In a series of webinars hosted by the University of Wisconsin-Madison Global Health Institute, experts from across campus, Wisconsin and the world convened to consider the challenges of equity and systemic racism magnified by the COVID-19 pandemic and the deaths of George Floyd, Breonna Taylor and other Black, Indigenous and People of Color from police brutality.
With four webinars in July and August 2020, “COVID & Equity: What We’ve Learned; Where We Go From Here,” brought together diverse voices from our local and international community—including UW faculty, staff, health care providers, public health experts and policy makers—to explore the challenges of health and equity, share lessons learned and consider how to move forward toward a more just, equitable and healthy world. Watch to the webinar recordings.
Here are five takeaways from the webinars:
- Addressing the COVID019 health crisis must acknowledge and address systemic inequities that lead to gaps in the ability to be and remain healthy and access quality care. The well-being of Black, Indigenous and People of Color, as well as their communities, is highly impacted by these inequities, including a failure to uphold laws and treaties that respect the rights of Native Nations; systemic racism that cuts across sectors (housing, employment, criminal justice) and disinvestment in rural and urban economies.
- Communities impacted by inequities have community resources and cultural knowledge that are vital to any response. These communities and their leaders must be authentically engaged in defining shared goals and allocating resources to fit specific needs. Resources must be allocated equitably across communities and across the world to ensure health and safety for all and build needed infrastructure to confront the next pandemic.
- National leadership saves lives. The nation of Liberia, devastated in 2014-2015 by Ebola virus, responded early and successfully to the onset of COVID-19, building on the World Health Organization’s pillars of outbreak response. An engaged president, national preparedness response team and incident management system with active case finding—drawing on experience with Ebola and polio—were key to limiting the spread of COVID. Collaboration, embedding international expertise in local programs and community ownership of the response also contributed to success. Scarce resources will always be an issue in low- to moderate-income countries.
- Systems thinking is critical to address these complex challenges, engage communities, educate students and make change toward an equitable and just future for all. The response of academia and other institutions must be rooted in the United Nations’ Sustainable Development Goals. The World Bank’s Africa Centers for Excellence Impact Project is one example of such a program driven by regional need and collaboration to support postgraduate education in STEM, agriculture and health across 20 countries.
- Individuals can make a difference by educating themselves, engaging with diverse communities and advocating for policies that support health and equity in society, government and civil institutions. Supporting diverse candidates for office and voting in elections are crucial.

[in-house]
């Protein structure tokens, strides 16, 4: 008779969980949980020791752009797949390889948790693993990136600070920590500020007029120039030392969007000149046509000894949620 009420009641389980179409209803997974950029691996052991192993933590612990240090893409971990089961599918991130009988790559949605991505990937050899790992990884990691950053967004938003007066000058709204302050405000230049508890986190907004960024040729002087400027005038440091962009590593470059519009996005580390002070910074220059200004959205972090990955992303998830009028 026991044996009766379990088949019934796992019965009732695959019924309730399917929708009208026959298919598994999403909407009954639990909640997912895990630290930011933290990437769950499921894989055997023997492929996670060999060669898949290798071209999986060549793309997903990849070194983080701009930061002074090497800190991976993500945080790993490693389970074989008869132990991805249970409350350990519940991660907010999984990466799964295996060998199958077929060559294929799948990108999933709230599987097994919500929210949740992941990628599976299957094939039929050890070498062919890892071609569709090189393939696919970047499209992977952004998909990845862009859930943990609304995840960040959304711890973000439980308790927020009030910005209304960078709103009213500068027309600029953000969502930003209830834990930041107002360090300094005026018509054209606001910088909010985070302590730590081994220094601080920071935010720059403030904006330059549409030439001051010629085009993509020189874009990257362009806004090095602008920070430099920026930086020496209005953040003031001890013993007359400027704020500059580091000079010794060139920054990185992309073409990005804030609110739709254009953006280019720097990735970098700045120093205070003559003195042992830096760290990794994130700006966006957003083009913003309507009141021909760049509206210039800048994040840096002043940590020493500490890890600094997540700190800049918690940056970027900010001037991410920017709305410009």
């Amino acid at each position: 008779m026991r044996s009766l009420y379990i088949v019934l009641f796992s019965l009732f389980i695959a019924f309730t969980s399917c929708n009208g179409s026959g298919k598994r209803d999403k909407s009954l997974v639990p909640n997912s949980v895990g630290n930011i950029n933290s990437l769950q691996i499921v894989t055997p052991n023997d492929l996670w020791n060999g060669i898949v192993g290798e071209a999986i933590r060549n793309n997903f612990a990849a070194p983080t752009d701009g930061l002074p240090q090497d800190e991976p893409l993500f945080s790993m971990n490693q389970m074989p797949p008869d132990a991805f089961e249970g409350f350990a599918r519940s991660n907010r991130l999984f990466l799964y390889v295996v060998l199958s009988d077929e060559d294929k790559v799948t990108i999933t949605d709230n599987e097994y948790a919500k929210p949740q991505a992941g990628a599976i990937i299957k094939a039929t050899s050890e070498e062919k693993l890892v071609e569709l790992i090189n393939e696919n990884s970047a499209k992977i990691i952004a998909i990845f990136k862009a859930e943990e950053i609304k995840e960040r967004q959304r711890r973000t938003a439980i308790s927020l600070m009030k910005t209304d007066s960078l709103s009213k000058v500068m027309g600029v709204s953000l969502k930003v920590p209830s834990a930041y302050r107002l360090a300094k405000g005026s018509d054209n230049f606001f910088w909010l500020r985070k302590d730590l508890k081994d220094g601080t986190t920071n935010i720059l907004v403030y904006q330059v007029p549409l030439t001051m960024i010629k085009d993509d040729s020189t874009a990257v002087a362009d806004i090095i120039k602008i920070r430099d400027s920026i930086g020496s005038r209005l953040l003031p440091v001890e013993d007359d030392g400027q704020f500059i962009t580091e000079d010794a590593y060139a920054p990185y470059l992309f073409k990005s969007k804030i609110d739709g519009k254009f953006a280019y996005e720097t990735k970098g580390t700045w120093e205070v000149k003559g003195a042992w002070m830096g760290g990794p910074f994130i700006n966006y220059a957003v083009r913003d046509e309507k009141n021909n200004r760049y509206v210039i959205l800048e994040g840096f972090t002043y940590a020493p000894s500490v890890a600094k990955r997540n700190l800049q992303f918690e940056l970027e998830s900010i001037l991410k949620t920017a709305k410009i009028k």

The COVID & Equity moderators and panelists:
July 23—“Improving Health Equity in Wisconsin:” Sheri Johnson, director of the UW-Madison Population Health Institute moderated the panel with Paula Tran Inzeo, director of the Mobilizing Action Toward Community Health (MATCH) program in the Population Health Institute, and Lakita Maulson, a UW medical student, class of ’21, in the Wisconsin Academy for Rural Medicine from the Lac du Flambeau Ojibwe Nation.
July 30—“Institutions Respond: Ensuring Equitable Care:” Ambassador John E. Lange, senior fellow for Global Health Diplomacy at the United Nations Foundation, moderated the panel with Stewart Simonson, WHO assistant director general; Graham Harrison, senior science and technology specialist with the World Bank’s Africa Centers of Excellence (ACE) Impact Project, and Lori DiPrete Brown, associate director at the Global Health Institute.
August 20—“Lessons from Abroad: From Ebola to COVID:” GHI Associate Director Janis P. Tupesis, an emergency medicine physician who has worked with WHO and the World Bank, moderated the session with Mohammed K. Dunbar, a former Mandela Washington fellow and public health officer in Liberia; Heounohu Romello Hessou, clinical coordinator of Liberia’s National COVID-19 Isolation and Treatment Center, and Michelle Niescierenko, director of the Global Health Program and assistant professor of Pediatrics & Emergency Medicine, Harvard Medical School.
August 27—“Moving Forward: Building a More Equitable World:” Dekila Chungyalpa, director of the Loka Initiative, moderated the session with Shelia Stubbs, Wisconsin State Representative, District 77; Jeanette Kowalik, City of Milwaukee Health Commissioner, and Janice M. Rice, Clan Mother, Social Services, Ho-Chunk Nation and UW Senior Academic Librarian Emerita.